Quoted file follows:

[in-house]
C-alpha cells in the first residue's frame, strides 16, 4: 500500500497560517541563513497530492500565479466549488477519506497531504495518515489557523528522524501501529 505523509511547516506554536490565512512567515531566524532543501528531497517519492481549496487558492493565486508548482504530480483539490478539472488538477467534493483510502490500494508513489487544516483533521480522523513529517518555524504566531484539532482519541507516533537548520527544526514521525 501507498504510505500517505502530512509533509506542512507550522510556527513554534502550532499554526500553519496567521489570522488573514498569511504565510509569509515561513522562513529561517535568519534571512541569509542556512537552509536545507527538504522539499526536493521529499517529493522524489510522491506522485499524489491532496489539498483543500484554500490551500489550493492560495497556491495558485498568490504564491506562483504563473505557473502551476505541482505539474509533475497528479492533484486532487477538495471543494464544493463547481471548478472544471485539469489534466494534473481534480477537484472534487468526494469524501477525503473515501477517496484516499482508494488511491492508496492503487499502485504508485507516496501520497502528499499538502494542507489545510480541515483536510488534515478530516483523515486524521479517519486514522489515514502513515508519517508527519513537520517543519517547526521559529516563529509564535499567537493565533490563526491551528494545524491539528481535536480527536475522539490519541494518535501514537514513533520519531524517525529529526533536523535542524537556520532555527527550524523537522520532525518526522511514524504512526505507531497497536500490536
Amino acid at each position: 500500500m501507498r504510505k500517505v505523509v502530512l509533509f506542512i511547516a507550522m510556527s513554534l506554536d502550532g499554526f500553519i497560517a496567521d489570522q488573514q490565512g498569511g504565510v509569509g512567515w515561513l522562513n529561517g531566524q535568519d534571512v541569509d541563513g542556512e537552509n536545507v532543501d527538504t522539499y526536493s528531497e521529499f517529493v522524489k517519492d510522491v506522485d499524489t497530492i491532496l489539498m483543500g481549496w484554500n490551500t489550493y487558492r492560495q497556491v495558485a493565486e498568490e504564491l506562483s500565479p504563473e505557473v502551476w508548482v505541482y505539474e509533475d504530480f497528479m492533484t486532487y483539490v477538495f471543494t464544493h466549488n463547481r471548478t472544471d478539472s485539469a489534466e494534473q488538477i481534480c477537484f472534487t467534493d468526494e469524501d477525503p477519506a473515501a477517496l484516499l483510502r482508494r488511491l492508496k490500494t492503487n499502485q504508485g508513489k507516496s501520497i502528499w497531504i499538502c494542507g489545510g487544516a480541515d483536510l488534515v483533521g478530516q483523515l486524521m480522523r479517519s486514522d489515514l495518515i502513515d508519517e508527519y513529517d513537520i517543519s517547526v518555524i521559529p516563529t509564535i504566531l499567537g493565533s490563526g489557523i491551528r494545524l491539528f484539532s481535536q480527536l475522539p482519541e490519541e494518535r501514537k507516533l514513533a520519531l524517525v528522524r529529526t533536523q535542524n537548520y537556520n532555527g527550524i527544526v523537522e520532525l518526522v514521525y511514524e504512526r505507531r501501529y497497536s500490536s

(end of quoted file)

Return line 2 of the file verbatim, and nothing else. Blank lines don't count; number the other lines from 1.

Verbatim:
C-alpha cells in the first residue's frame, strides 16, 4: 500500500497560517541563513497530492500565479466549488477519506497531504495518515489557523528522524501501529 505523509511547516506554536490565512512567515531566524532543501528531497517519492481549496487558492493565486508548482504530480483539490478539472488538477467534493483510502490500494508513489487544516483533521480522523513529517518555524504566531484539532482519541507516533537548520527544526514521525 501507498504510505500517505502530512509533509506542512507550522510556527513554534502550532499554526500553519496567521489570522488573514498569511504565510509569509515561513522562513529561517535568519534571512541569509542556512537552509536545507527538504522539499526536493521529499517529493522524489510522491506522485499524489491532496489539498483543500484554500490551500489550493492560495497556491495558485498568490504564491506562483504563473505557473502551476505541482505539474509533475497528479492533484486532487477538495471543494464544493463547481471548478472544471485539469489534466494534473481534480477537484472534487468526494469524501477525503473515501477517496484516499482508494488511491492508496492503487499502485504508485507516496501520497502528499499538502494542507489545510480541515483536510488534515478530516483523515486524521479517519486514522489515514502513515508519517508527519513537520517543519517547526521559529516563529509564535499567537493565533490563526491551528494545524491539528481535536480527536475522539490519541494518535501514537514513533520519531524517525529529526533536523535542524537556520532555527527550524523537522520532525518526522511514524504512526505507531497497536500490536